Another Book I’m Reading

Gulp: Adventures on the Alimentary Canal, by Mary Roach

I just started reading this, and asterisks twinkle sporadically throughout the text. Because the content is so interesting and the style is so quirky, it’s actually quite hard to not look toward the bottom of the page to see what the asterisks mean.

So far, the book is about eating. Later on, I’m sure the book will also be about pooping, because that’s a part of the “adventures” in the title. I’m currently in a chapter about how organs are very, very nutritious and American culture grimaces at the thought of eating narwhal skin, for example.

But, footnotes. Chapter 3–entitled “Liver and Opinions”–describes an experiment where scientists served children 16- to 29-months different things to taste, for “until kids are around two, you can get them to try pretty much anything.” Among the lowest-accepted items was human hair. An asterisk bedazzled the word hair, so I rushed to read the corresponding footnote and now I have to share it with you. If you’re squeamish, I suggest you ignore it, but if you can detach, here you go:

Compulsive hair-eaters wind up with trichobezoars–human hairballs. The biggest ones extend from stomach into intestine and look like otters or big hairy turds and require removal by stunned surgeons who run for their cameras and publish the pictures in medical journal articles about “Rapunzel Syndrome.” Bonus points for reading this footnote on April 27, National Hairball Awareness Day.

I read that last sentence and felt I’d missed out on serious bonus points. Still, I feel that I shouldn’t be giving myself so much credit for reading a book with so much  gross-out potential, because it’s actually a lot of fun to read. If you’re in the mood for some fun science writing and need a break from dense literature (like I do), check out this book.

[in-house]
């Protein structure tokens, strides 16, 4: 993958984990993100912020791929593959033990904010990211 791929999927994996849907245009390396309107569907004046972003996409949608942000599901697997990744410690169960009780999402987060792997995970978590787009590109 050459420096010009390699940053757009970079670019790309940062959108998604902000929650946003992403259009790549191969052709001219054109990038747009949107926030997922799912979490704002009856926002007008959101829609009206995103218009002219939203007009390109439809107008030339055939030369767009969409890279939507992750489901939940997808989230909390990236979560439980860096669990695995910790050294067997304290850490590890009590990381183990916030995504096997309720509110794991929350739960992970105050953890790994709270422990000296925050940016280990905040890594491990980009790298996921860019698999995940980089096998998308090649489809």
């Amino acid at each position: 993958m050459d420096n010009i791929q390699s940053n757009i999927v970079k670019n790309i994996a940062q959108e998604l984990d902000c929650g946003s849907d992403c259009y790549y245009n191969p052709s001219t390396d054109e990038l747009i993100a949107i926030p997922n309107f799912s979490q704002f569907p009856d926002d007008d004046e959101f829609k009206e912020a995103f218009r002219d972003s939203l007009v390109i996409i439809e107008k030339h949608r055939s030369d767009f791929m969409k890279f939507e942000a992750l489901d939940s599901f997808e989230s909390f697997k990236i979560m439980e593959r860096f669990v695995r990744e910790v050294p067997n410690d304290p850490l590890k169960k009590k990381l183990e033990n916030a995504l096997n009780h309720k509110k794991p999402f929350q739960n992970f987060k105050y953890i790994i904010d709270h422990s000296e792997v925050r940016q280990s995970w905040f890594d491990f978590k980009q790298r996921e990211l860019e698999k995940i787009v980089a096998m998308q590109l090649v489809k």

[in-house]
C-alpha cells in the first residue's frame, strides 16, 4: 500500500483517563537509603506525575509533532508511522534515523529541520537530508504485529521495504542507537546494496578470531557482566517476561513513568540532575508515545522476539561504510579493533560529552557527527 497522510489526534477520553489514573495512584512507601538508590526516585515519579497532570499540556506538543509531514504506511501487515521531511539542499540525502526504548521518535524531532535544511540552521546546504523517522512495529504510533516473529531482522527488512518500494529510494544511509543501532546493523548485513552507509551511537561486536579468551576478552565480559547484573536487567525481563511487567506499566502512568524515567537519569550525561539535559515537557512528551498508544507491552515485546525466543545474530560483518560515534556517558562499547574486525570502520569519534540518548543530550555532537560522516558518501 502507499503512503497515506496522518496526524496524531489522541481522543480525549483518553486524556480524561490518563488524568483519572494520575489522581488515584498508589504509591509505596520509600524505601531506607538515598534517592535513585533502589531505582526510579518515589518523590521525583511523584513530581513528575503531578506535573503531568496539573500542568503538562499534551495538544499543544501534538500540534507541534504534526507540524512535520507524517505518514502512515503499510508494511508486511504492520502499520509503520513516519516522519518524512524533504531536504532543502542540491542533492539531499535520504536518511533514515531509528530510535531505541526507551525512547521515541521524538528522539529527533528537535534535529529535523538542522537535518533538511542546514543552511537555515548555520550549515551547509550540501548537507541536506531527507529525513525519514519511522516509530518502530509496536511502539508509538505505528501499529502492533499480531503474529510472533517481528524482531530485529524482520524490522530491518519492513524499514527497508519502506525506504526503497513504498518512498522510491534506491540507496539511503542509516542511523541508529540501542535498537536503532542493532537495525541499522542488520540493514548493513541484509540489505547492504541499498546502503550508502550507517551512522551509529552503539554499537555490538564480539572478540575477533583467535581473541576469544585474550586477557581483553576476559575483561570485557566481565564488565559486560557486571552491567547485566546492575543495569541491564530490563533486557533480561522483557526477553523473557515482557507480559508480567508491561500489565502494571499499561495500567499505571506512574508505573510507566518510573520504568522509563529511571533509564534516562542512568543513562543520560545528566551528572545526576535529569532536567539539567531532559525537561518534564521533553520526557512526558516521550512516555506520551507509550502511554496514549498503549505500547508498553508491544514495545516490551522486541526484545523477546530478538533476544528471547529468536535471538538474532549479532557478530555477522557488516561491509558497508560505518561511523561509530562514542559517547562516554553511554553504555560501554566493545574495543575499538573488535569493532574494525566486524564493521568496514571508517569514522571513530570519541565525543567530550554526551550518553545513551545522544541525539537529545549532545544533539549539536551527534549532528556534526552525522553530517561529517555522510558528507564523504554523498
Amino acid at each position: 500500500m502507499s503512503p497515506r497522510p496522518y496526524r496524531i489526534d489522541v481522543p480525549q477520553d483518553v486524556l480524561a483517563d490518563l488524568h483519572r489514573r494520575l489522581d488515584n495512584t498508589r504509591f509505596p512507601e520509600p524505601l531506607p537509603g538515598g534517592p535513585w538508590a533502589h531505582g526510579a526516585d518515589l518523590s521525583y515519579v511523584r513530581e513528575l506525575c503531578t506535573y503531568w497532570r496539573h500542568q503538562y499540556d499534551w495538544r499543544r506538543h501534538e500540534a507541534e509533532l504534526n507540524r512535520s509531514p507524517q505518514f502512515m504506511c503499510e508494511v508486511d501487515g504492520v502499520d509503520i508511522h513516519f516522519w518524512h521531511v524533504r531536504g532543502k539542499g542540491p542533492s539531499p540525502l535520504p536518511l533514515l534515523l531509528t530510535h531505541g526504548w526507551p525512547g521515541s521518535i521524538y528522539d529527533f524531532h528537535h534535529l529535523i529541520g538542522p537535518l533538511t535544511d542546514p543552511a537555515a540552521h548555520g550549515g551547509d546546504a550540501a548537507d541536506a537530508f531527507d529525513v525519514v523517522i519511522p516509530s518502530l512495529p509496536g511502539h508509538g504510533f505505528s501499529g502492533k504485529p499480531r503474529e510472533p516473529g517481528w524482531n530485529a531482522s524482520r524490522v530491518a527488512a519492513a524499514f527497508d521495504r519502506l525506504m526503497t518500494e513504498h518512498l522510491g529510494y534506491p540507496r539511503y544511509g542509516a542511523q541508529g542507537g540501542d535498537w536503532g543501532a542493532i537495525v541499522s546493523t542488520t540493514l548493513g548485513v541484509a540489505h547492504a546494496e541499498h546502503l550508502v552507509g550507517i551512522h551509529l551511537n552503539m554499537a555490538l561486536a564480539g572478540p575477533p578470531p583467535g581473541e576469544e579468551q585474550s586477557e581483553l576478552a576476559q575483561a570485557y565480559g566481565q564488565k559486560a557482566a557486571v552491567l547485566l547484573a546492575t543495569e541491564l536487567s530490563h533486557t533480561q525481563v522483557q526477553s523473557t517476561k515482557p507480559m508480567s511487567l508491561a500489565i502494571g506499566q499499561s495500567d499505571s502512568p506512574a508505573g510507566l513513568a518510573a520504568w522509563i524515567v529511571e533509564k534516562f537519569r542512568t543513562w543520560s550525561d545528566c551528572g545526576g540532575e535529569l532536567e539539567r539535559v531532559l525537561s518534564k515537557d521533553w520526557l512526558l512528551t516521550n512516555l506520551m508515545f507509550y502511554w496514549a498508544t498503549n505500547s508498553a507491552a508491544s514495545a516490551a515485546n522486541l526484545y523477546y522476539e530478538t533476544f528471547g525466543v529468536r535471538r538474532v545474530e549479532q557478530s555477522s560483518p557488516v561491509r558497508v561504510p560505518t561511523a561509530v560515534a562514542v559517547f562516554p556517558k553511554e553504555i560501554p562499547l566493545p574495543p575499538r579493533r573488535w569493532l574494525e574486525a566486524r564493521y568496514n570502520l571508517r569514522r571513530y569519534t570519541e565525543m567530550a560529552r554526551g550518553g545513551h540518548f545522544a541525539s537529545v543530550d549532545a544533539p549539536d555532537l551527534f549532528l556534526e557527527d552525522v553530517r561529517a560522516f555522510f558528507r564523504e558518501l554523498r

Back to reading before dinner.


Well, some questions have crept up among friends in the time I’ve lived here. It’s kind of pointless posting polls, considering my readership is almost solely friends that I know here in the city. The same four friends. But maybe you’ll pass the questions along, because I’m trying to gather enough data for … something.

You’ll be able to tell right off how important these questions are. Just trying to see exactly how strong your opinions are. If you want, justify your votes in the comments.

Have you ever had the Oreo cookie conversation with me? How do you feel about the cream (creme) in the middle? What do you prefer, the perfect proportions of the regular, or peeling a layer of wax and/or lard from your tongue from the Double Stuf? Also, how do you dunk your cookies? Discuss.


Periodic Table of Girl Scout Cookies

Scene: My cubicle. Afternoon. Various papers and files lying in piles, some neat, some not so neat. Computer. Two monitors. Keyboard. Mouse. An old color copy of the periodic table hangs from two clips stuck in the fabric walls.

Hey, May. So, you wanna order Girl Scout Cookies?

Without a moment’s hesitation and with a slight smirk, Yes, please.


You have a periodic table?

Yes, but I haven’t looked at it in a long time.

I look at the order form. They have new dulce de leche cookies.

What’s the symbol for …

Come on, it’s been since high school.

… gold?


… silver?


… copper?

Cu, as I check off a box of Samoas

… iron?


… tungsten?

I roll my eyes. W. I want tagalongs, too.

… lead?


… tin?

Sn. I check off 1 box of the classic Thin Mints.


Okay, I’m done with my order. Three boxes.



I appreciate that he tried asking me the “hard” ones, where the letters of the symbols don’t exactly correspond to the English names of the elements.

The periodic table has nice, straight lines, a neat, orderly structure according to valance shells. Especially reactive elements on the sides, the inert gases on the far right side. Hi, noble gases!